After about 20 minutes walking you get the choice to go left or right Right (my route) Cwm Cau) the more direct route or the left path ( Mynydd Moel) the route in reverse.


You really don’t have to walk very long before the views start to open up, by following the path Lllyn Cau (Lake Cau)

Break time & time to take it all in,.this place really is of biblical proportions, I’ve waited so long to be here & now I’m here I find myself farting round with the camera trying to take a decent panoramic shot, my camera does do panorama shots but its so damn annoying with three split screens  trying to line everything up is like trying to do a jigsaw blindfolded! ok Paul, put the camera down, calm down & take this beauty all in


Looking towards Craig Cau & from Lllyn Cau,. its absolutely stunning & for now I have all this to myself.


From the Lllyn Cau I’ve headed east to take in the bowl of Graig Cau & Penygadair ( Cadair Idris summit) The whole mountain is called Cadair Idris, yet the summit is called Penygadair, not a lot of people know that (well I didn’t anyway!) I’d got about half way up this path when I realised I’d forgot…


Yes, Id done it again… this time I had to go back, I couldn’t get away with loosing two pairs of Bloc Billys!


Lllyn Cau & the true summit Penygadair towards the top right.


I would imagine this Hut or shed is for when the weather turns..notice how its strapped down so it doesn’t blow away.


Now heading for Graig Cau.


Lllyn Cau taken from Graig Cau,. I cant get over how Blue it looks & I’m sure you’ll agree, myth has it that Lllyn Cau is bottomless, & on a day like today it certainly looks it.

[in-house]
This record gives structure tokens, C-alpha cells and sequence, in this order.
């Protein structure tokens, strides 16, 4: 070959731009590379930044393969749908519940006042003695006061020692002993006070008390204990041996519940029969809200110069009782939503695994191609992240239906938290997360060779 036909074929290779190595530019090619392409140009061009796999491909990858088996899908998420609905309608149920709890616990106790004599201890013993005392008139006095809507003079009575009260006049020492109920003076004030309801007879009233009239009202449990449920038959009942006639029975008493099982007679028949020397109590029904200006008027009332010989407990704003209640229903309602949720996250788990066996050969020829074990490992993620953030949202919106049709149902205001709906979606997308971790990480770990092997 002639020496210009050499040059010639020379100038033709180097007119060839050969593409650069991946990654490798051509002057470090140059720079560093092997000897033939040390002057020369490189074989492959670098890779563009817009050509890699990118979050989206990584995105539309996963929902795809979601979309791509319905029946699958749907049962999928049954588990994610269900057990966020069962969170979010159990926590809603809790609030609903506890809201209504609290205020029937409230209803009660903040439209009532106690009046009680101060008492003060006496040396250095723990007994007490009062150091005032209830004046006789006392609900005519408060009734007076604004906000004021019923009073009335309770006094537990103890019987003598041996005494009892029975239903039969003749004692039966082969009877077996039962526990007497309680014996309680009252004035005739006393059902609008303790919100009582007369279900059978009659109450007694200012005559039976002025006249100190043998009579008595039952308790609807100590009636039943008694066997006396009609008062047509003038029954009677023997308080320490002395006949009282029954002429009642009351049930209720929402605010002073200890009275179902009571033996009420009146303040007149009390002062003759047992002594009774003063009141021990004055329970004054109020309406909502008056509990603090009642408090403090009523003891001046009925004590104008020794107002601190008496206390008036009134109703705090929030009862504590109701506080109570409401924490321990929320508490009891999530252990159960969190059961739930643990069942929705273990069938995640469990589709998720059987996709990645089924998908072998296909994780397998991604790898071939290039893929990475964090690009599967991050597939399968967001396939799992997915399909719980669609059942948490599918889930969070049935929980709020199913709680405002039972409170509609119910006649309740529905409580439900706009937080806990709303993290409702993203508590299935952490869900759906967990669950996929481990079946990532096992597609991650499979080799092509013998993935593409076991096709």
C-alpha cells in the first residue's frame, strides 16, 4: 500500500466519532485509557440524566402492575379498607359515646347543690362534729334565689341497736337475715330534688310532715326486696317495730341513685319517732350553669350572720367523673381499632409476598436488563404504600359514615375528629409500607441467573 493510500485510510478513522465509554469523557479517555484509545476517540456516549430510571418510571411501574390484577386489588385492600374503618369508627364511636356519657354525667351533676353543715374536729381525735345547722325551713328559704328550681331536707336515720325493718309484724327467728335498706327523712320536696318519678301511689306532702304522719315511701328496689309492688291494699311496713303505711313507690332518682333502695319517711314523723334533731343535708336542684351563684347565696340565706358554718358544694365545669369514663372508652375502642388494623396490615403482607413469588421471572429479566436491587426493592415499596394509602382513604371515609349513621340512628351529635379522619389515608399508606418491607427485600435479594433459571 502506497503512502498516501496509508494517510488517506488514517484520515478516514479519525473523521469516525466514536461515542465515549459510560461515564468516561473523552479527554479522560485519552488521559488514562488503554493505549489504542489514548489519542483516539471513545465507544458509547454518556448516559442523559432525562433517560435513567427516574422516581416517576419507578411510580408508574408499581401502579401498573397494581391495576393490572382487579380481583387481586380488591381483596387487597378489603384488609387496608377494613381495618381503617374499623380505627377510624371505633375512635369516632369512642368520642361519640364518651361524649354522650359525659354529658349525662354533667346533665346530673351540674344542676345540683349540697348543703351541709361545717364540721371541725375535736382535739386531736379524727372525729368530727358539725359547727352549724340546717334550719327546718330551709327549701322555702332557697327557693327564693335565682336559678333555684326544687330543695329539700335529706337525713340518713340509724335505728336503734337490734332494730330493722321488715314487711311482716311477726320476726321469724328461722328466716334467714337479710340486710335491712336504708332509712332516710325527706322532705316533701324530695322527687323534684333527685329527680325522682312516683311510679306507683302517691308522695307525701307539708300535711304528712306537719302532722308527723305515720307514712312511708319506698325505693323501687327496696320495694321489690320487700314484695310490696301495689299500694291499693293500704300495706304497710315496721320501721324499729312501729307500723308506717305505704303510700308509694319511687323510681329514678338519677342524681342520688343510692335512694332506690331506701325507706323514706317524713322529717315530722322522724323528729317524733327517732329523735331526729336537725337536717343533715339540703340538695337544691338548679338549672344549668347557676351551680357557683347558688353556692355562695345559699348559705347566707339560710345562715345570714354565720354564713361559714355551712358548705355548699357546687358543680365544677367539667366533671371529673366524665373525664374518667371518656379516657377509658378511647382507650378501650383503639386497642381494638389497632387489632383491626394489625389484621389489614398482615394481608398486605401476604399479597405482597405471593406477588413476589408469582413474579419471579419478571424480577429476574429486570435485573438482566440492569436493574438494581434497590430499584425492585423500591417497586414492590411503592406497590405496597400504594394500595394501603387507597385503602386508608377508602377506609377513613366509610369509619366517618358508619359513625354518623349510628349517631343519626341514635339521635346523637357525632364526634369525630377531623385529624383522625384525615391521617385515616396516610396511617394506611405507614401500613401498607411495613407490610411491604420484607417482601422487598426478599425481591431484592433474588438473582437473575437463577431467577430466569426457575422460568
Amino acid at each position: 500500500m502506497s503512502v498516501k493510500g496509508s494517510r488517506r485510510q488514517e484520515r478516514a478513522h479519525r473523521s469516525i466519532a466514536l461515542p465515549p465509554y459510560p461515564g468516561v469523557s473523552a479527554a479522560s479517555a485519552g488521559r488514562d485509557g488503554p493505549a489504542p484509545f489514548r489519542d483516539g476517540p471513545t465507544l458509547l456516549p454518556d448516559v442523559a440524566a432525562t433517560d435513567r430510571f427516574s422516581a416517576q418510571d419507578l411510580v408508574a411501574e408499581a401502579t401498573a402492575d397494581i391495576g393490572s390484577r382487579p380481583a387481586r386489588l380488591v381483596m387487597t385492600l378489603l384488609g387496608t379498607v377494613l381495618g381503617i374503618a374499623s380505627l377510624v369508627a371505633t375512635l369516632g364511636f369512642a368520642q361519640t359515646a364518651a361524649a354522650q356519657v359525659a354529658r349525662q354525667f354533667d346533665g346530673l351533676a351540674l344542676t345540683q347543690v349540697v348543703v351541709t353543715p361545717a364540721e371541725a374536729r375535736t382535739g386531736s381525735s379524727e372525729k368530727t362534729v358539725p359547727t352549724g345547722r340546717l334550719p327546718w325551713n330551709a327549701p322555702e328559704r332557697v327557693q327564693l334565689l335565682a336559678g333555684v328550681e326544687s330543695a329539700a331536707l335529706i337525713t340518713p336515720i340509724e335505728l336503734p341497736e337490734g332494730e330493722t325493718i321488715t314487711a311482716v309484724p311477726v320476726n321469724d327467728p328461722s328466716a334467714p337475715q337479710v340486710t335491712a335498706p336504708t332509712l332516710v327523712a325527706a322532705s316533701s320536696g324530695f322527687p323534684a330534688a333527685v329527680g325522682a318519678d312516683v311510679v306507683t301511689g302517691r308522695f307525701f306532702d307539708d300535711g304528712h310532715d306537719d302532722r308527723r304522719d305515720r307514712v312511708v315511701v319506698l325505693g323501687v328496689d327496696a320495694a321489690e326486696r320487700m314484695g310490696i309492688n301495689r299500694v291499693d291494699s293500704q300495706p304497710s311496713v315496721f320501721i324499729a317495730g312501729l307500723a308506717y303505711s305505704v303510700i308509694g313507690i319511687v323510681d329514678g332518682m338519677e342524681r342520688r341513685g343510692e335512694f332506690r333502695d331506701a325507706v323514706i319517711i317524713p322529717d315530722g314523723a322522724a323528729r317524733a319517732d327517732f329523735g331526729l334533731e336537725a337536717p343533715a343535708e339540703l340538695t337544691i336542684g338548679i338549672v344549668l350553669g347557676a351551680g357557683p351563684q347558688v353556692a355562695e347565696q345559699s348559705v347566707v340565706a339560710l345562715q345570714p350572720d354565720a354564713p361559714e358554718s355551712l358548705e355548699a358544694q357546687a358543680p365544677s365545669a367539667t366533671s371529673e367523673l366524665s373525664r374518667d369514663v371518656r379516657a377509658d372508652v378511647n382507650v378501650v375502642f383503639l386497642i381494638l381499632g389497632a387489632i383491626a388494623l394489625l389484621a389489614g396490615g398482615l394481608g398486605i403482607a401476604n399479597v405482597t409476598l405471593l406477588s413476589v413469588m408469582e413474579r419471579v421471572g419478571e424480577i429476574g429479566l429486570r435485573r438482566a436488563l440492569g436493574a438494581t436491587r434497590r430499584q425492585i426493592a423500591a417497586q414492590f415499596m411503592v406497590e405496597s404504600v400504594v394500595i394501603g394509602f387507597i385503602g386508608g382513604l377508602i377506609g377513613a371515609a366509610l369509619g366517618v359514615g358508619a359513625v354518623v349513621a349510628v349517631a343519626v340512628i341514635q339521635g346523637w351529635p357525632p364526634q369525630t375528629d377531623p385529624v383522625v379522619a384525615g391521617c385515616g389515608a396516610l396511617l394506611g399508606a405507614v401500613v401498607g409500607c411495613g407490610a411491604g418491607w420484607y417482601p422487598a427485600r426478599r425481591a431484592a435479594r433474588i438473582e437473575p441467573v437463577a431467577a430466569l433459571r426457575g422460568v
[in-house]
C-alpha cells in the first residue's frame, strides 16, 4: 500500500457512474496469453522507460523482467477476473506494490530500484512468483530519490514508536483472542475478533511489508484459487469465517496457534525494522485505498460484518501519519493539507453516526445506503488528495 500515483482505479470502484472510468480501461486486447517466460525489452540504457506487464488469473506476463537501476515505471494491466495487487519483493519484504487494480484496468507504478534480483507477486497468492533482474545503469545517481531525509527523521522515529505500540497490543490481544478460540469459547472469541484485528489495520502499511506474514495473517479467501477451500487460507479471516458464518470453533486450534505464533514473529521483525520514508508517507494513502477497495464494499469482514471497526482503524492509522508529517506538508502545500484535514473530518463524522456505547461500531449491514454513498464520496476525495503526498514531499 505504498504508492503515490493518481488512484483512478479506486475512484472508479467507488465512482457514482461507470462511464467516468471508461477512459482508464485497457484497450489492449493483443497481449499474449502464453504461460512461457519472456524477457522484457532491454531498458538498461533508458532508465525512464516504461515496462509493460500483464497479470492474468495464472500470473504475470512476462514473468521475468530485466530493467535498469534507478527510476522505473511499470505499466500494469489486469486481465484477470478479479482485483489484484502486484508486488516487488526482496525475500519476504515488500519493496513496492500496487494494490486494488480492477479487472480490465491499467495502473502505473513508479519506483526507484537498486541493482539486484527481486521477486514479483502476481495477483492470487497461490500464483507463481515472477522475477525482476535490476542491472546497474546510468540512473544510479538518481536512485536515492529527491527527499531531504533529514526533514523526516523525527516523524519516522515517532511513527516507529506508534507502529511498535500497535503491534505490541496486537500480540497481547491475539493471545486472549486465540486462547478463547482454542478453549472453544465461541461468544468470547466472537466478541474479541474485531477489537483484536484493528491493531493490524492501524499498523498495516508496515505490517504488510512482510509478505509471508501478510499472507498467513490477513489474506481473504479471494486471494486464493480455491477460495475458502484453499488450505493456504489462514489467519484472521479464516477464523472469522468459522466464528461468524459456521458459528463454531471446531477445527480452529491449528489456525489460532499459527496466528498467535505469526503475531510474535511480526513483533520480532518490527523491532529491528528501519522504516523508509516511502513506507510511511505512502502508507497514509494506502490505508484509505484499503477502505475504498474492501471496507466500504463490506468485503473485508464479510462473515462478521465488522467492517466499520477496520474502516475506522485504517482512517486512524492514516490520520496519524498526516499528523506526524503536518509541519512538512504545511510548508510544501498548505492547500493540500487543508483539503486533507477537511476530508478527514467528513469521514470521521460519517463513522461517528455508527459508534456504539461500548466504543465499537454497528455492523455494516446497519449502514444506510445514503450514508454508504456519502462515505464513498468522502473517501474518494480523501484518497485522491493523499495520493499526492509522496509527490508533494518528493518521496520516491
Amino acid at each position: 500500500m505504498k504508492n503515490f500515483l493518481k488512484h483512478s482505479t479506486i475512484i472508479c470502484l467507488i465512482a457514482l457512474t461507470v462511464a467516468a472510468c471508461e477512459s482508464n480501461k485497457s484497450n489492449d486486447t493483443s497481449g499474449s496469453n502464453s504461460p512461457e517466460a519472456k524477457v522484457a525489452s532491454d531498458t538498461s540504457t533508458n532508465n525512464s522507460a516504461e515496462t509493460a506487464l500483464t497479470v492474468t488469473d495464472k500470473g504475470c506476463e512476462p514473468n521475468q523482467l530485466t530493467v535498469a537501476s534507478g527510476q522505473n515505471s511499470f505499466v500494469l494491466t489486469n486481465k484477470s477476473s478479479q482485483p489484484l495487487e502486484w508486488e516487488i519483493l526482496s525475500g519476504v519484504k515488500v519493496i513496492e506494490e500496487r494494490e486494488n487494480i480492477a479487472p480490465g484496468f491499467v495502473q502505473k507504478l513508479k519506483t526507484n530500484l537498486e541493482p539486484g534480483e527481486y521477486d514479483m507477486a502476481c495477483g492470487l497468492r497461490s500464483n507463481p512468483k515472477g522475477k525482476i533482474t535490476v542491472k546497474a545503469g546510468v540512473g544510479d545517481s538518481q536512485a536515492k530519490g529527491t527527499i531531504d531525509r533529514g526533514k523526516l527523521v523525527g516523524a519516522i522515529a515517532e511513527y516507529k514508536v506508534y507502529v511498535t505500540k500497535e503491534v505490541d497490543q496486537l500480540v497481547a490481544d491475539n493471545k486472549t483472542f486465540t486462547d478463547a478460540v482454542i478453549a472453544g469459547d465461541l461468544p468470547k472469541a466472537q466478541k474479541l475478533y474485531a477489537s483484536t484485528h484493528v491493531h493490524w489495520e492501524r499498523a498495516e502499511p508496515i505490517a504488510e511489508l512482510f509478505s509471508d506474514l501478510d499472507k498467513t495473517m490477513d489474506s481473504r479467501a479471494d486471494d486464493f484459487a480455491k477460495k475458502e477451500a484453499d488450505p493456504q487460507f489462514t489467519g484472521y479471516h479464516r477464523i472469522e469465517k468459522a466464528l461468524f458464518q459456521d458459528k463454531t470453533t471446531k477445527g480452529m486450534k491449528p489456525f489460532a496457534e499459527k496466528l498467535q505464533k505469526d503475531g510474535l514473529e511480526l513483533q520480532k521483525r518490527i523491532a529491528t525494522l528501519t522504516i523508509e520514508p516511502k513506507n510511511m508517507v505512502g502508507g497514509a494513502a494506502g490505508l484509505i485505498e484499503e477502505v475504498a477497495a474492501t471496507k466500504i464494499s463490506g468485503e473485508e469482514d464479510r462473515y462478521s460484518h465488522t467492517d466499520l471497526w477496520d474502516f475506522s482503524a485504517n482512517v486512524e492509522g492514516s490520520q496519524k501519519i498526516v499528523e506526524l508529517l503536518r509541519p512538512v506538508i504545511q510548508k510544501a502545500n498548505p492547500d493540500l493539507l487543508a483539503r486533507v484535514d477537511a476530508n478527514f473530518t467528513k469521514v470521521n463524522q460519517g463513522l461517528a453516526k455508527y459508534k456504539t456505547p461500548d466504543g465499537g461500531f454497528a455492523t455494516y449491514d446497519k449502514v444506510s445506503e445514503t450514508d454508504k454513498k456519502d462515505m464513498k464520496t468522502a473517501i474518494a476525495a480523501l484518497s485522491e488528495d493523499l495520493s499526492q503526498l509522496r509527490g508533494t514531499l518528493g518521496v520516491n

Penygadair from Graig Cau.


Looking SW ,This ridge carry’s the Pony Path,an alternative route up the mountain from the shores of Lake Tal-y-llyn.


7,000 yrs of glacial activity, all the way down to the valley floor.


Looking westwards towards the small coastal town of Tywyn & Broad Water.


Looking down on the col between Penygadair & Graig Cau.


Now looking northwest towards Barmouth Bay & Barmouth Bridge with the Irish sea beyond.


And without the zoom.


Cadair Idris Summit (Penygadair)


And stone hut close by .

No mythological meeting place wouldn’t be complete with out a stone circle


Mynydd Moel from Cadair Idris summit plateau, not my intended route I’m afraid, my path veers of slightly to the right just after the dip.


For one reason (no I’m not that hungry, I’m just finishing the remains of my flask & sandwiches) the main reason was I wanted to get a full shot of The Thrown of Idris.


Perfect well worth leaving the main path to get the shot.


Time to head down & just by looking at the contour lines on the map I know this is going to be gruelling


Lake Tal-y-llyn over shadowed by Mynydd Rugog.


Still about 400Mtrs up but not far to go now, you can clearly make out my Ascent route with the paths forming lower left of the picture is where the little wooden post I past earlier on my ascent.


Crossing Nant Cadair Beck over this solid slate Bridge, that slate must be 5" inch thick.


Almost back where I started, tired , very sore soles on my feet (I really must sort out my foot problem while walking in heat) but elated in the fact I finally climbed Cadair Idris


Back to top